"The most common method of stealing identities appeared to be data breach notification"

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I am indebted to Dave Birch's blog for the link to an excellent ZDnet report on a US Analysis of ID Fraud Reports. Dave and I often argue when we meet but I nearly always find his views stimulating rather than annoying and he makes some good points as to why those who know most about the practicalities of running ID systems are not interested in sharing their expertise - my words not his.

Where does this leave UK Government ID policy - given the growing political pressure to combat immigration and linked benefit fraud and health tourism by moving to continental style resident's/entitlement cards?  Also where does it leave the need to rebuild confidence in on-line security, particularly on the part of the small on-line retailers who are disproportionately subject to on-line fraud. 

My immediate concern remains, however, whether the well-intentioned EU Cybersecurity initiatives will end up doing more good than harm. If data breach notification is already the most common means of stealing ID information how will demanding more of it help address fraud? Geothe said that the most dangerous force in thw world is "ignorance in motion". The time to reset the agenda so that the real issues are addressed is now - not in a couple of years time when we will face a rearguard action. Hence the importance of the plans for scrutiny being made via the Digital Policy Alliance

At this point it may be helpful to remind you whose tribal agendas have to be brought together if we are to make a reality of bringing ID related fraud under control in the UK. I know we have recently been told that Cabinet Office has "taken back responsibility for ID policy from DWP" but has Cabinet Office had the authority to do much more than "co-ordinate" and/or delay progress on what it does not like. Below is my attempt to "Map" the UK ID scene - I would be grateful for comment on the errors and ommissions:   
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Extract from Philip Virgo's "Map", alias brain dump, of Cybersecurity Players and Issues

 

Section 2.3.3 Identity Assurance (inc electronic IDs, Internet names and addresses)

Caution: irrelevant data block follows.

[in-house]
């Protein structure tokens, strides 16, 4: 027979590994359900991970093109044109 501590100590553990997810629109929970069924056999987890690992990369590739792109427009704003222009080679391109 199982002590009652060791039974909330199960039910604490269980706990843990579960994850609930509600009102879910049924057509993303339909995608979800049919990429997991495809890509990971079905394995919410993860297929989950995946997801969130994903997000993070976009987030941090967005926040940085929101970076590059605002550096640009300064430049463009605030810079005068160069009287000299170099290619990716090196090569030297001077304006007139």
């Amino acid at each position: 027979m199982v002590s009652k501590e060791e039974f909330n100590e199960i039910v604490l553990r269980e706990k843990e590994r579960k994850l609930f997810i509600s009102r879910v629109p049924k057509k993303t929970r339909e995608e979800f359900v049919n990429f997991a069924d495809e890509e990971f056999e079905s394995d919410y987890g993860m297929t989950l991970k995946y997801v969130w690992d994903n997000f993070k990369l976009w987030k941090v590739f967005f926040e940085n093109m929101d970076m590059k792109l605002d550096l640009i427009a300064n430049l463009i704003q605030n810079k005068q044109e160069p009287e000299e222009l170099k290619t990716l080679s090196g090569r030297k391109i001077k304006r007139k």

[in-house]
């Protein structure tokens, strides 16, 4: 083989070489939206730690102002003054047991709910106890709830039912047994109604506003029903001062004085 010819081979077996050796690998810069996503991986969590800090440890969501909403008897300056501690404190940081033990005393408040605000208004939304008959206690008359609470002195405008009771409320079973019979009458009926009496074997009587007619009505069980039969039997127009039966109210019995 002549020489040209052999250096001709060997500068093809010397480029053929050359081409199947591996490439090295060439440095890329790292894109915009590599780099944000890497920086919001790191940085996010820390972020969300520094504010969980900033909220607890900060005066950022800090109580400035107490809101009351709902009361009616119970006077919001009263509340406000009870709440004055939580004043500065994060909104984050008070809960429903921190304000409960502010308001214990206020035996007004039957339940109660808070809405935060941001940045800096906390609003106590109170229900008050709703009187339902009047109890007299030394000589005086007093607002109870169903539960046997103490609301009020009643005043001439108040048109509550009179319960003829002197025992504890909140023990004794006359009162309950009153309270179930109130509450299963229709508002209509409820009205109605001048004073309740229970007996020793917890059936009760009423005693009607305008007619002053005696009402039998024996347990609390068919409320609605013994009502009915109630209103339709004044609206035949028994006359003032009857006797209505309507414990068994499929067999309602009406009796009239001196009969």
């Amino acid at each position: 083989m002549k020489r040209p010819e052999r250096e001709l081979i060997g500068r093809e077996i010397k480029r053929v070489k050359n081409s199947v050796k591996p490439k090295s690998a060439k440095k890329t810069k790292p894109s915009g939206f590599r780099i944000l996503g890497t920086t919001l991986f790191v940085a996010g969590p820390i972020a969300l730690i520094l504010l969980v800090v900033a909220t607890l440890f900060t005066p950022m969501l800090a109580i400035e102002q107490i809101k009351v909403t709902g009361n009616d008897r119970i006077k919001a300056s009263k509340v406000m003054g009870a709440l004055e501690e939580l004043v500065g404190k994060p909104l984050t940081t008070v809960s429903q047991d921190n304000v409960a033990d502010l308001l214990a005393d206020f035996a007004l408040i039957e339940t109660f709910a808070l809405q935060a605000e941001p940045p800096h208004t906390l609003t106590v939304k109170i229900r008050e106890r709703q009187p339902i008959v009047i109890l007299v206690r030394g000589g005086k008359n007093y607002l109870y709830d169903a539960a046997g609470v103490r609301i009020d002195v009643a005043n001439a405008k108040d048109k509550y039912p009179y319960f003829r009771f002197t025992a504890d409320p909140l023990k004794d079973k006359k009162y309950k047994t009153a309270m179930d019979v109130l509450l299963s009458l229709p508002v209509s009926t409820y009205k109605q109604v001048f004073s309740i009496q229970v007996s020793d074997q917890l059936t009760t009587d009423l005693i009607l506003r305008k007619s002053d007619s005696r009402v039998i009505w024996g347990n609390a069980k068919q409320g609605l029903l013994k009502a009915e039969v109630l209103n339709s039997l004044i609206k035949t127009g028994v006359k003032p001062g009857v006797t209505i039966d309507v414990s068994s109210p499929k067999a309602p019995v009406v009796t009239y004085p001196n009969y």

Home Office

Law enforcement and Criminal Intelligence files of identities and aliases

National Fraud Authority and "Fighting Identity Crime Together"

UK Borders Agency: identity of those entering/leaving, acquiring residency/citizenship

SARS, Anti-Money Laundering and related IDs (see also Treasury)

 

Justice

Identities and aliases of those within  justice systems, from prosecutions, through courts, prison and probation to criminal and civil records

BIS 

Lead on EU e-ID initiatives

Export control orders and sanctions on foreign regimes.
Companies House: legal identities for Companies and Directors

Ordnance Survey and Land Registry: legal identities for properties

Post Office/Royal Mail:  address files

UKTI: programme to encourage inward investment in cyber and ID also ID/VISA issues for those it is seeking to attract

 

DCMS including via Ofcom, Phonepay Plus and Nominet

Phone Numbers and Internet names and addresses.


FCO 

GCHQ, CESG, UKTI (shared with BIS) 

DWP

NINO and identity of benefits claimants, incuidng those from other parts of the EU

 

NHS

National Health Service Numbers and a wide variety of other reference numbers

 

Treasury:

Banking Regulation "Know your own customer rules"

HMRC: Legal identities of corporate and individual taxpayers and tax credit claimants

 

Transport :

DVLA, identity of drivers and vehicles .

Cabinet Office

UK OIX Group

"Co-ordination" of identities for citizen dealings with Government

"Co-ordination" of identities for Government employees

Electoral Register (joint with DCLG and Local Authorities)

 

ID tokens in use across UK as common "proofs" of identity/age

Passport

Know Your Customer list:

Local Authority ID Cards (15 use the Bracknell card)

Widely accepted age etc. cards: Citizencard, PASS , OneID4U , ValidateUK

 

Other ID/Authorisation Tokens and Access/Transaction Cards

IDs and Access Cards for public and private sector employees, contractors and agents: from Armed Forces, Police, Emergency Services, Councils, Utilities and others to Charity Collectors

Frequent Flier cards:

Customer Cards (with or without transaction bonuses)

Credit Cards

Debit Cards

 

On-line ID services  Paypal, Google, Microsoft etc.


The list above may help explain why I have more than a little sympathy with those who are expected to produce a coherant policy other than "leave it to the market and use what works and is fit for the purpose in mind".  That is also why I am so cautious about EU ambitions in this space, given that so many wish to get revenge for world war 2 by doing to London what they have just done to Cyprus. I wonder why removing Luxembourg from the money-laundering and tax avoidance scene is such a taboo subject. Has is something to do with ....

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This page contains a single entry by Philip Virgo published on March 25, 2013 12:56 PM.

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